Iran’s volleyball ban : Half the freedom

Not so fast. Baker added that the “regular contact with local authorities” referred to regular contact with the Iranian Federation who is organising the tournament. Apparently, the world body is unable to penetrate Tehran’s political circles. But politicians control the laws of the country, not the Iranian volleyball federation. An Iranian journalist in Tehran observed: „It is not up to the Iranian federation to decide on women in the arenas, not even to the sports minister. The national security council has to approve.” And even if that is done, nothing may change. “It only takes a disapproving mullah in Qom”, he added with regard to the theological centre of the Iranian Shiites, where politics are still made.

Conservatives took to the streets

Indeed, Mohamad Reza Davarzani, president of the Iranian Volleyball federation had promised very similar things ahead of the World League games last year. In the spring of 2015, he made pledges to the FIVB and the women’s rights group. Sara wrote: “Some women went to Davarzani’s office. He promised he would find a way to get them into the arena if they did not make a fuss ahead of the matches.” Entry to Azadi hall in return for the promise not to take to the streets?  “In my experience, it was a lie and a trick”, Sara added.

But even Shahindokht Molaverdi, Vice President in President Hasan Rouhani’s cabinet, had promised a reversal of the laws on discrimination against women in volleyball, basketball, team handball, and tennis. But this led the conservatives to take to the streets. They staged demonstrations in Tehran, denounced female spectators wanting to watch men’s matches, called  entry for women at these sports „the advancement of prostitution“ – and won. No female spectators were allowed to attend the World League matches against the United States, apart from foreigners traveling with their team.

Supporting their heroes: The male crowd at Azadi complex during the 2015 World League matches between Iran and the United States

Shahindokht Molaverdi, a reformist in Rouhani’s government that came to power after the 2013 presidential election, posted on Facebook: A “crowd of sanctimonious people who published one pamphlet after another denouncing the modest and decent girls and women of this land” had “used obscene and disgusting insults that only befit themselves”.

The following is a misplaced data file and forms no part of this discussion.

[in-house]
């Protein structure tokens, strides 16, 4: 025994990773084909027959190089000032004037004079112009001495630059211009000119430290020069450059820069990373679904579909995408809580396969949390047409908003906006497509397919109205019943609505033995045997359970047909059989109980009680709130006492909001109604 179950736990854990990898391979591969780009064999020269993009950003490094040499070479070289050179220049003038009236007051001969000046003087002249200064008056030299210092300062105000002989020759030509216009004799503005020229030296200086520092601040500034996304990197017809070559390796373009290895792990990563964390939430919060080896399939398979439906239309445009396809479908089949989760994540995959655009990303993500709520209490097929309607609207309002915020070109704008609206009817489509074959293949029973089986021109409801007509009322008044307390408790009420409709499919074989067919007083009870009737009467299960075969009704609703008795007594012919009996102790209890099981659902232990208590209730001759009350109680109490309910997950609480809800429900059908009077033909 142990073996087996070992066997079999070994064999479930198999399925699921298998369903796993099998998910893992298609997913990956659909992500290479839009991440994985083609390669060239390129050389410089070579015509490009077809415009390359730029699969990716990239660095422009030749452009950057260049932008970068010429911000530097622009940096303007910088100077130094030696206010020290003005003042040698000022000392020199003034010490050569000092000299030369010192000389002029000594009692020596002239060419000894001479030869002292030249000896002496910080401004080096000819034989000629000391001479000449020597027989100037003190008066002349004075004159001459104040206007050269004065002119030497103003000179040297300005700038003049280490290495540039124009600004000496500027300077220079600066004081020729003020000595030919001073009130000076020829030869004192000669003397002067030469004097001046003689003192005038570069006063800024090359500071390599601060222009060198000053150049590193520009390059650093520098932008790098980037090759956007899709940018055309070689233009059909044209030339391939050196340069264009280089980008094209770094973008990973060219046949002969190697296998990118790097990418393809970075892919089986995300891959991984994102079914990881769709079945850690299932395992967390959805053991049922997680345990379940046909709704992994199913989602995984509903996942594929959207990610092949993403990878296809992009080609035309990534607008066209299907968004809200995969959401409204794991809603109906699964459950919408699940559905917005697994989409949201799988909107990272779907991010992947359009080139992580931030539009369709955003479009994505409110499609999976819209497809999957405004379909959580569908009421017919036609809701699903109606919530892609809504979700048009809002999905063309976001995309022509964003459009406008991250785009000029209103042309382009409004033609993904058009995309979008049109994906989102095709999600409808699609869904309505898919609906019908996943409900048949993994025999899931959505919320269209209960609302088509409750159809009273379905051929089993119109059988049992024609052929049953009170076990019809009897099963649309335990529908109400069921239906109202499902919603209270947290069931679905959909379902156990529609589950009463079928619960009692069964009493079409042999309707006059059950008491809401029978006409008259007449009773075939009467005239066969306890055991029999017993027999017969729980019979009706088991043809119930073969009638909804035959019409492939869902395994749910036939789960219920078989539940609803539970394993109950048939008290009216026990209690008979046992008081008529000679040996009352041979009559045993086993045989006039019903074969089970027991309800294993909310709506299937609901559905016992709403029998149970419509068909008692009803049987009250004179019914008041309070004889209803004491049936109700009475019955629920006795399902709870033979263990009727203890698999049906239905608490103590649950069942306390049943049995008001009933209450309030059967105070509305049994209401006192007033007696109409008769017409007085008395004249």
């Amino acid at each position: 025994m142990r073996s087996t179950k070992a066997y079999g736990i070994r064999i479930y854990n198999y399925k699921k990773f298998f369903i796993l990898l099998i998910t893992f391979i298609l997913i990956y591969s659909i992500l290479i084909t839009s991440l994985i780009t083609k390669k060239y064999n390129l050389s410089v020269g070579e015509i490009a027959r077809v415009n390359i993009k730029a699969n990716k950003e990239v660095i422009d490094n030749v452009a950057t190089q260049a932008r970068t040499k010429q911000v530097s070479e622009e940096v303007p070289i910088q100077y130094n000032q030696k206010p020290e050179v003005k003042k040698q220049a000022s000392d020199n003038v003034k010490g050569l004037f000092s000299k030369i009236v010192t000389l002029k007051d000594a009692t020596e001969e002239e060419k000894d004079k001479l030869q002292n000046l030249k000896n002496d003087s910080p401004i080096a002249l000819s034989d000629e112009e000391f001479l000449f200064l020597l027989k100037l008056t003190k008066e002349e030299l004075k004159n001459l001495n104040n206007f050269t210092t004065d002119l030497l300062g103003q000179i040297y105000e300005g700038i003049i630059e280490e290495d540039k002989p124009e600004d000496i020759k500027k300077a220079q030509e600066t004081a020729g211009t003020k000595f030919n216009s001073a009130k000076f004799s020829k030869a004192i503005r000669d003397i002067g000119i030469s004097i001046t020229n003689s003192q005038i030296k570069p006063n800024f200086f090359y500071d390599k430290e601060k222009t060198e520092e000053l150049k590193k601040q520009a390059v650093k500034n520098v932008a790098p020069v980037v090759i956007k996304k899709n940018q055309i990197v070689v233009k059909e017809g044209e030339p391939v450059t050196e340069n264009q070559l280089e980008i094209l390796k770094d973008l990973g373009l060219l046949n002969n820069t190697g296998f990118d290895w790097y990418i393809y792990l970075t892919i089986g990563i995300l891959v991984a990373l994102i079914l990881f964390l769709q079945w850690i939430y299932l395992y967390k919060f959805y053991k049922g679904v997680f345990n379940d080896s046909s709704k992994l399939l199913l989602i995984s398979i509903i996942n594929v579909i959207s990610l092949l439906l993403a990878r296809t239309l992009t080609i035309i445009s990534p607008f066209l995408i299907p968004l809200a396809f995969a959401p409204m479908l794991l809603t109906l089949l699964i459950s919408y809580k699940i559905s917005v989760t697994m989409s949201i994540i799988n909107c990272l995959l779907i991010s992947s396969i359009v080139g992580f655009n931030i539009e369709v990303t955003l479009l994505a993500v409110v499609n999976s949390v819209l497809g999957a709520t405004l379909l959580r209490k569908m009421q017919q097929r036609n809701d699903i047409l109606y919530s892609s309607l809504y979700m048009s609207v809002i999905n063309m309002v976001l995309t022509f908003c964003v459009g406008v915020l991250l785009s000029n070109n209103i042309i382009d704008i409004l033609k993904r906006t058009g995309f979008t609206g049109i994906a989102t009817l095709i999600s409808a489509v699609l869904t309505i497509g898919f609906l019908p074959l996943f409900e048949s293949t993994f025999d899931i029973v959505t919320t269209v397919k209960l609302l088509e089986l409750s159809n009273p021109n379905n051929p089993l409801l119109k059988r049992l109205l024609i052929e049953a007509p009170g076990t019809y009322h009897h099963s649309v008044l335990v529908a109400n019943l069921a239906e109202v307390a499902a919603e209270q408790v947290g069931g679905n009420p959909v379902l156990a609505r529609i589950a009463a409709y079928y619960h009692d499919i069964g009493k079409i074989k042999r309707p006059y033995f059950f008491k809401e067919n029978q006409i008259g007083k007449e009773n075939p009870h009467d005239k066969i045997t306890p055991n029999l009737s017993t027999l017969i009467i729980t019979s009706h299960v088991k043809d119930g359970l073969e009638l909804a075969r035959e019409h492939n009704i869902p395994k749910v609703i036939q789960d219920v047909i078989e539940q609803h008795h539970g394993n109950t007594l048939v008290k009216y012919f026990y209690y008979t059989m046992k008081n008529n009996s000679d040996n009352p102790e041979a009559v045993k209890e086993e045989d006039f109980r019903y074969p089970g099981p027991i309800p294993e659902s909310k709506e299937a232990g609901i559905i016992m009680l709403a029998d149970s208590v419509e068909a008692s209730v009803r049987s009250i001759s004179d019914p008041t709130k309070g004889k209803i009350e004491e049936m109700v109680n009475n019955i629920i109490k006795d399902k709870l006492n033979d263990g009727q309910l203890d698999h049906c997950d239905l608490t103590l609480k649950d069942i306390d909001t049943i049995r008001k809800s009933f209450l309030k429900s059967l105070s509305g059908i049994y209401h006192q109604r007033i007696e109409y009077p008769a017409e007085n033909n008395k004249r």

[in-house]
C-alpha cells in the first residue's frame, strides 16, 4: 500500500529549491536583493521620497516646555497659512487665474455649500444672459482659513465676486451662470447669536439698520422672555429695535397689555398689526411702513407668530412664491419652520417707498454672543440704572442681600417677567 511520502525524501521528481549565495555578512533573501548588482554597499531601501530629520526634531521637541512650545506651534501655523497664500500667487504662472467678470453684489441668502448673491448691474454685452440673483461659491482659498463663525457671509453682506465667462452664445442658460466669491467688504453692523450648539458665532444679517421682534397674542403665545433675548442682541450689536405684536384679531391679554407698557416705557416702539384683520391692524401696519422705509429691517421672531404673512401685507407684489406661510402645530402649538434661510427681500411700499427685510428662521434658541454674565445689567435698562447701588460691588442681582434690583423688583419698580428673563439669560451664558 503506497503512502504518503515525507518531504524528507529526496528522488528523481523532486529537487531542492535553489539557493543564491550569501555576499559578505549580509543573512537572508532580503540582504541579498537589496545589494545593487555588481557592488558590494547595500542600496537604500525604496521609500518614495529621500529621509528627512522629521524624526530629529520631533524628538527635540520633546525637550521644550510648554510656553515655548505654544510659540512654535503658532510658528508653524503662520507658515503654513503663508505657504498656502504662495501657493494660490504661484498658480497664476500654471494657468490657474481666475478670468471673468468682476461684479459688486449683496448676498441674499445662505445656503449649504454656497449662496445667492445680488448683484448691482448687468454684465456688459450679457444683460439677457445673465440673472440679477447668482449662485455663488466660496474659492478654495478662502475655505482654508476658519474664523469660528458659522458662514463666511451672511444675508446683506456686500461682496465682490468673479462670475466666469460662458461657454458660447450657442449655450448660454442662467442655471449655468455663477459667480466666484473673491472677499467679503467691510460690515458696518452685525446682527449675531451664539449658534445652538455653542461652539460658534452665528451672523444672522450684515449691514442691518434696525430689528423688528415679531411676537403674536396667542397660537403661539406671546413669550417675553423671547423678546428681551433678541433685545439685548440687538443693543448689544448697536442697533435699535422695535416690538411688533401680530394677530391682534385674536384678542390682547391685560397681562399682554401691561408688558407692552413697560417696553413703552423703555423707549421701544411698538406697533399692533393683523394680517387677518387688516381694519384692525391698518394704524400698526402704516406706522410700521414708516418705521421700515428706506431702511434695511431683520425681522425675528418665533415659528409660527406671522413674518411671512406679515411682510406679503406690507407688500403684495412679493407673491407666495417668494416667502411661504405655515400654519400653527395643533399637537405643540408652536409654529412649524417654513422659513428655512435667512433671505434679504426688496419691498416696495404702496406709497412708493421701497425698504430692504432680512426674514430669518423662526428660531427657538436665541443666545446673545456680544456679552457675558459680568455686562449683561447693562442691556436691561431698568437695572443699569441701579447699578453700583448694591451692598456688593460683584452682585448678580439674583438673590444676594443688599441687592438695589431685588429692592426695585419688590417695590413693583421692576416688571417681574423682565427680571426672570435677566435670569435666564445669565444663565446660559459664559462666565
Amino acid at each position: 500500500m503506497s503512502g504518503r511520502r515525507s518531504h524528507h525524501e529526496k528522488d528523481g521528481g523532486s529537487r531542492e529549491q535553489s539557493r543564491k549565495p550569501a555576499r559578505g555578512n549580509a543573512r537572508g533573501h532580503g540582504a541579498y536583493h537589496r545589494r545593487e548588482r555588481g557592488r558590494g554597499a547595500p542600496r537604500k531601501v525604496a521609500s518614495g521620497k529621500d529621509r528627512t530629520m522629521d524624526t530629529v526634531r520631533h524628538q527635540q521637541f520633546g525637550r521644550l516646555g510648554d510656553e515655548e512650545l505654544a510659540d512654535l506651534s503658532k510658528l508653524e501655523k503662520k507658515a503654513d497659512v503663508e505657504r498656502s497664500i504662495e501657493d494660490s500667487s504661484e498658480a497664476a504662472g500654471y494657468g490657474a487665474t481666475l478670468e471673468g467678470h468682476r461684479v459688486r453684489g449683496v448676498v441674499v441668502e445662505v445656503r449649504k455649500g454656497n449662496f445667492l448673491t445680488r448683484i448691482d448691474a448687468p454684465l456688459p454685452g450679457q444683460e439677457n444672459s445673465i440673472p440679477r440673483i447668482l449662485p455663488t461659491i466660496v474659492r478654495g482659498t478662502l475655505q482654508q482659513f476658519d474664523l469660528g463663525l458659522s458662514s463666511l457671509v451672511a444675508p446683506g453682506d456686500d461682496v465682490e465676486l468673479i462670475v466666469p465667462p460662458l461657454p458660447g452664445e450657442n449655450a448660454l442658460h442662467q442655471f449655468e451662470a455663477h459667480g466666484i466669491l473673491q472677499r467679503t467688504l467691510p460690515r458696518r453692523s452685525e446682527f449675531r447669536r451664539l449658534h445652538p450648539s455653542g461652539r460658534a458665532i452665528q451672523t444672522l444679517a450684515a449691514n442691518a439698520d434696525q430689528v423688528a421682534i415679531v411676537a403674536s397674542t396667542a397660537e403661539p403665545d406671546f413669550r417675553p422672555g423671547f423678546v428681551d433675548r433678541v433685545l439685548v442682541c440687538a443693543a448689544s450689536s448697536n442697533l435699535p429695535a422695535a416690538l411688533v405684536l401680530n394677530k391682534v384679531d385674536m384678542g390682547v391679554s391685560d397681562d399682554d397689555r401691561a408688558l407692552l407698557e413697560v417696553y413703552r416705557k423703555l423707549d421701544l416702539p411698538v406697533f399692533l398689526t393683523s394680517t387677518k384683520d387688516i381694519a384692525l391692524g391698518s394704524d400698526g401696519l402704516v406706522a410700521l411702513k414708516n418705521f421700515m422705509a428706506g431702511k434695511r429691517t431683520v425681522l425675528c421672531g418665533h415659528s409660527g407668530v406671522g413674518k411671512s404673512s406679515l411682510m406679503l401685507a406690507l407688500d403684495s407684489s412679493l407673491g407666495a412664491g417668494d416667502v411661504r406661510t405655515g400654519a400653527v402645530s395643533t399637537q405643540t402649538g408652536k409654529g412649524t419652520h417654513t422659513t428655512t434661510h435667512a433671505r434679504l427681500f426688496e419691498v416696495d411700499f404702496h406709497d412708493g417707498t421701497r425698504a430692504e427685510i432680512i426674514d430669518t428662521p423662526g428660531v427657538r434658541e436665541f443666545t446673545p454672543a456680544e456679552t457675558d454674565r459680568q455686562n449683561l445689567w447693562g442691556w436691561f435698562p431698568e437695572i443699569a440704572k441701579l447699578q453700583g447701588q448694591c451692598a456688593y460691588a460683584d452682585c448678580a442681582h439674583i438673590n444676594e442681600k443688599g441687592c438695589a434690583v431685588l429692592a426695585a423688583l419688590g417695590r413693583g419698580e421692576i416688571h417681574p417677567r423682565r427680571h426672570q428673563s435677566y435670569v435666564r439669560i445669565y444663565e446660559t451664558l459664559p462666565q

This generated some headlines, but as Sara wrote: “I tried to point out the mistakes: a vice-president does not have the power to let us into the arenas.” The conservative demonstrators, some of them members of the Basij, the unofficial militia run by the Revolutionary Guards, who had violently suppressed the protests after the 2009 presidential election, had threatened to turn the arenas into pits of blood, if women were allowed to attend. Molaverdi, said the Iranian journalist, got “worn down” by the conservatives. At Azadi complex, it was business as usual during the World League matches. No entry. No freedom.

The tattoo non-starter

But during the fall of 2015, President Rouhani showed his willingness to stand up to the conservatives in the sporting federations, at least to some extent. After the female indoor soccer team was told by its own federation there was no money to send them to Guatemala for the Futsal World Tournament, Rouhani decreed the team was allowed to travel.

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